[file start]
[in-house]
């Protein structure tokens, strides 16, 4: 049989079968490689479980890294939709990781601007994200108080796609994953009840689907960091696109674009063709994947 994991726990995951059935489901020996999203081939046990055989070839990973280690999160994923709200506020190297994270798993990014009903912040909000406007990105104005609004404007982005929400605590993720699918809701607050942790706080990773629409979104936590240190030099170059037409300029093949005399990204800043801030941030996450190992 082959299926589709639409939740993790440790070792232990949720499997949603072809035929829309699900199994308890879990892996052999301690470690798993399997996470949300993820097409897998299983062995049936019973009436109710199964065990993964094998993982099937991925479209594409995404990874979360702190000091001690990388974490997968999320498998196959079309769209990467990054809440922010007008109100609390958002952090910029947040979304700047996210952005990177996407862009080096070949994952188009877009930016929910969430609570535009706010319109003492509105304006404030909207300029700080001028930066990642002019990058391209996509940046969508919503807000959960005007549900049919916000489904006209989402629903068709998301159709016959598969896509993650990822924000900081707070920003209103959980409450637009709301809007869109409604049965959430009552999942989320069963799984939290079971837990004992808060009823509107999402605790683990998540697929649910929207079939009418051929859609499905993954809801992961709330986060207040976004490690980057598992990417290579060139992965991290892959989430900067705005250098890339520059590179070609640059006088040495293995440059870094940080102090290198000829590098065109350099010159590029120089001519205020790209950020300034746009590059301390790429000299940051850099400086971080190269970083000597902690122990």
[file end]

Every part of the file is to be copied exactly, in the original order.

[in-house]
């Protein structure tokens, strides 16, 4: 049989079968490689479980890294939709990781601007994200108080796609994953009840689907960091696109674009063709994947 994991726990995951059935489901020996999203081939046990055989070839990973280690999160994923709200506020190297994270798993990014009903912040909000406007990105104005609004404007982005929400605590993720699918809701607050942790706080990773629409979104936590240190030099170059037409300029093949005399990204800043801030941030996450190992 082959299926589709639409939740993790440790070792232990949720499997949603072809035929829309699900199994308890879990892996052999301690470690798993399997996470949300993820097409897998299983062995049936019973009436109710199964065990993964094998993982099937991925479209594409995404990874979360702190000091001690990388974490997968999320498998196959079309769209990467990054809440922010007008109100609390958002952090910029947040979304700047996210952005990177996407862009080096070949994952188009877009930016929910969430609570535009706010319109003492509105304006404030909207300029700080001028930066990642002019990058391209996509940046969508919503807000959960005007549900049919916000489904006209989402629903068709998301159709016959598969896509993650990822924000900081707070920003209103959980409450637009709301809007869109409604049965959430009552999942989320069963799984939290079971837990004992808060009823509107999402605790683990998540697929649910929207079939009418051929859609499905993954809801992961709330986060207040976004490690980057598992990417290579060139992965991290892959989430900067705005250098890339520059590179070609640059006088040495293995440059870094940080102090290198000829590098065109350099010159590029120089001519205020790209950020300034746009590059301390790429000299940051850099400086971080190269970083000597902690122990």